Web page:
American College of Gastroenterology, Oct. 22-27

ACG 2021 Annual Scientific Meeting & Postgraduate Course



The annual meeting of the American College of Gastroenterology was held from Oct. 22 to 27 in Las Vegas and attracted 5,000 participants from around the world, including gastroenterology and digestive specialists and other health care professionals. The conference featured presentations focusing on clinical updates in gastroenterology and hepatology as well as the latest advances in digestive health and gastrointestinal disorders.

In one study, Syed Mobashshir Alam, M.D., of the Creighton University School of Medicine in Omaha, Nebraska, and colleagues found that nonsteroidal anti-inflammatory drugs (NSAIDs) and selective serotonin reuptake inhibitors (SSRIs), when used in combination, increase the likelihood of developing an upper gastrointestinal bleed.

The authors performed a comprehensive literature search from two databases. They narrowed down the search to 21 articles for formal review and found only 10 that were of a high quality. After reviewing the studies, the researchers found that for patients already on NSAID therapy (a high-risk group for gastrointestinal bleeding), the addition of an SSRI further increased the risk of upper gastrointestinal bleeding.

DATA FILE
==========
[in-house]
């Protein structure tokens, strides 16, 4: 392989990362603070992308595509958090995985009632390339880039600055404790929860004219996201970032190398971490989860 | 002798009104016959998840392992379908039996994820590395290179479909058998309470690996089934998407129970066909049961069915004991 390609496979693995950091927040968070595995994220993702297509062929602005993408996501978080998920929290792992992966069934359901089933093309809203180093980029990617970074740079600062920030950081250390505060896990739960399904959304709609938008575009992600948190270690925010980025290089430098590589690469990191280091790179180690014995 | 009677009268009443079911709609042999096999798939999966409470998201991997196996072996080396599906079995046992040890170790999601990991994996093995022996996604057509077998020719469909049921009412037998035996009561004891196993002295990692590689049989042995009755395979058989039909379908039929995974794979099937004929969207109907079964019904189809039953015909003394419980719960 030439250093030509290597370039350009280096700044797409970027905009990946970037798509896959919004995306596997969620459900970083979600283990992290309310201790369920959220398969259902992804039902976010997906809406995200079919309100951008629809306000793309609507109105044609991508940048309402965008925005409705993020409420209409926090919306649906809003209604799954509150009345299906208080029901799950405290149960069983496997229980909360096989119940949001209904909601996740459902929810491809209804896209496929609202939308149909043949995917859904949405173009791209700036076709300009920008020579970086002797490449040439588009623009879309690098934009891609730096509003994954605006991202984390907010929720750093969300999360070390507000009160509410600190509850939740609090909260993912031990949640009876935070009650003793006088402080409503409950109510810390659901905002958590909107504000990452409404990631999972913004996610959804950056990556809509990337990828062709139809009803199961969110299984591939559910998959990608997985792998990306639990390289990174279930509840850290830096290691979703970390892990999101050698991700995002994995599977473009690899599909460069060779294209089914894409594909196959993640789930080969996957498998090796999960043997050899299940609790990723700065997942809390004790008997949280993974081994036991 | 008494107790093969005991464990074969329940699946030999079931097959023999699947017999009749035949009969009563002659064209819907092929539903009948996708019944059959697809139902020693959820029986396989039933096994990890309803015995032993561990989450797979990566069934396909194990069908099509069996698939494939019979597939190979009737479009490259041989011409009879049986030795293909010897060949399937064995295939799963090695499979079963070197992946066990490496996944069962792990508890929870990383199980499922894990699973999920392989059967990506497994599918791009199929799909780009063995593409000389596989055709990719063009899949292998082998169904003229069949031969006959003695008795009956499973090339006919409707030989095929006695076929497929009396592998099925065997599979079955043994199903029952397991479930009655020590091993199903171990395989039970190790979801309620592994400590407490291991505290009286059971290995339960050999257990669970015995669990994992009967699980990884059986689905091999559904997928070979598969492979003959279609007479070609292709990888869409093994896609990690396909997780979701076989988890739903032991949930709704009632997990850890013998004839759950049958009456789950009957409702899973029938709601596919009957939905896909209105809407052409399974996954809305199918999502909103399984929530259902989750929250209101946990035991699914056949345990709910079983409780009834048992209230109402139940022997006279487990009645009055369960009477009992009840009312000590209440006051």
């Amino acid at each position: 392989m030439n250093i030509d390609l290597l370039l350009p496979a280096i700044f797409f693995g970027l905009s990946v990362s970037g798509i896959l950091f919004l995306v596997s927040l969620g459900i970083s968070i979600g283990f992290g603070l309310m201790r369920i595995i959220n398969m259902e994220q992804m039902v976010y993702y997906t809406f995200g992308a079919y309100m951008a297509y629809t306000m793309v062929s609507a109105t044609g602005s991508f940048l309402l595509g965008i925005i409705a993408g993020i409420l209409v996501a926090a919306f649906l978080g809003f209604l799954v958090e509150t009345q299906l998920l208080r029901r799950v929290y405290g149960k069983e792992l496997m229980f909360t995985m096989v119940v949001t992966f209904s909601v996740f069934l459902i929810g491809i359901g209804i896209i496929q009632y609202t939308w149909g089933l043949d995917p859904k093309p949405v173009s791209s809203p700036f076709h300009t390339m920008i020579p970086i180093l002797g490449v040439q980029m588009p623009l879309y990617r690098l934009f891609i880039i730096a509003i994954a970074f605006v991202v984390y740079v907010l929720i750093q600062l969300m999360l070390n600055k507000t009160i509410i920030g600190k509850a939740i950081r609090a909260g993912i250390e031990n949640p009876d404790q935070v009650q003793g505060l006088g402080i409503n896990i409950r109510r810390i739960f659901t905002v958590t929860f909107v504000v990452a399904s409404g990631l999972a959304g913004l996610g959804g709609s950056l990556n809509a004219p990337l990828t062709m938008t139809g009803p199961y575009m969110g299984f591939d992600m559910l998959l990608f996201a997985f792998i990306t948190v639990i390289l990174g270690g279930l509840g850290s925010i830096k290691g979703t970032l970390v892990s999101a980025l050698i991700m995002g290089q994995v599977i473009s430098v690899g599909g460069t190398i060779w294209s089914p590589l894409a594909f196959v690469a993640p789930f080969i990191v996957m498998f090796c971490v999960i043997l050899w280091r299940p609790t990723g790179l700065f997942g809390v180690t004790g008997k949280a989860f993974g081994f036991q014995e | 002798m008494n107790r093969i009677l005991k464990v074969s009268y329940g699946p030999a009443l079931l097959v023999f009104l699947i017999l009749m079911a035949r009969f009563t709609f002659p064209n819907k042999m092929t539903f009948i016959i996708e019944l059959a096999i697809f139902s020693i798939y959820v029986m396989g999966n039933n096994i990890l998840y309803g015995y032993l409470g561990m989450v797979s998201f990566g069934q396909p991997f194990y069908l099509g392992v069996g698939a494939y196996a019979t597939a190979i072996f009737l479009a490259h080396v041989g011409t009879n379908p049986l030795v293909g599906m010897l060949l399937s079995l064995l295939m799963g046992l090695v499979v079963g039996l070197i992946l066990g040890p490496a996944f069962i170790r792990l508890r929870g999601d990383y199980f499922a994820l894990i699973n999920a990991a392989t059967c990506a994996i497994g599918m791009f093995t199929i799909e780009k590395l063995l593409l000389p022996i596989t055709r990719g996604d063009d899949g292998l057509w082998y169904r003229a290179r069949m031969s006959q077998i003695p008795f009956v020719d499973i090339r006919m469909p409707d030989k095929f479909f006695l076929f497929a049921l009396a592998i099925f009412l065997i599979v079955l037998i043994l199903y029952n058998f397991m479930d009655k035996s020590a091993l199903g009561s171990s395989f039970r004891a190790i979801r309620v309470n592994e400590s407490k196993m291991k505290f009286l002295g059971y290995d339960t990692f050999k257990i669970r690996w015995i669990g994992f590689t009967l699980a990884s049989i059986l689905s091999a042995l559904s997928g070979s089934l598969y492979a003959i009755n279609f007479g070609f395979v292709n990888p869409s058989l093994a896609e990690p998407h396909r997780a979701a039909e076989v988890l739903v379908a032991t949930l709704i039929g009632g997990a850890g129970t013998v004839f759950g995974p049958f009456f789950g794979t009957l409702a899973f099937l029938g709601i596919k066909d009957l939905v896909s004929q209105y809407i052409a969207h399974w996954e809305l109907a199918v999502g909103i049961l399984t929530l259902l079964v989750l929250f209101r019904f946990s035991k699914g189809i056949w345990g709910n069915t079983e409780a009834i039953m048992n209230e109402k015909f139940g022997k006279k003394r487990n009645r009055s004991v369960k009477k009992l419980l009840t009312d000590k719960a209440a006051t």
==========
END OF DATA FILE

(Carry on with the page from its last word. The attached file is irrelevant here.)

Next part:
“We hypothesize that this is due to NSAIDs and SSRIs inhibiting two different physiological pathways to protect against bleeding. The synergistic effect of the two medications likely contributed the 75 percent increased risk of having an upper gastrointestinal bleed seen in our meta-analysis,” Alam said. “Clinicians should discuss the risk of upper gastrointestinal bleeding in patients who regularly take NSAIDs before adding an SSRI. Ideally, NSAID use should be reduced or discontinued prior to starting SSRIs to minimize the risk of gastrointestinal bleed.”

Abstract No. P0452

In another study, Steven Moss, M.D., of Brown University in Providence, Rhode Island, and colleagues found that Helicobacter pylori (H. pylori) antibiotic resistance profiling is very accurate when performed on stool specimens, and very similar to the results obtained by performing a biopsy within the stomach during endoscopy.

The authors obtained gastric biopsies and stool specimens from 71 patients with H. pylori infection. Both gastric and stool specimens were evaluated using next-generation sequencing to see if the H. pylori had mutations in genes conferring resistance to six different antibiotics used to eliminate H. pylori. The researchers found that the stool test results were exactly the same as the gastric results in 92 percent of the cases (65 of 71 patients).

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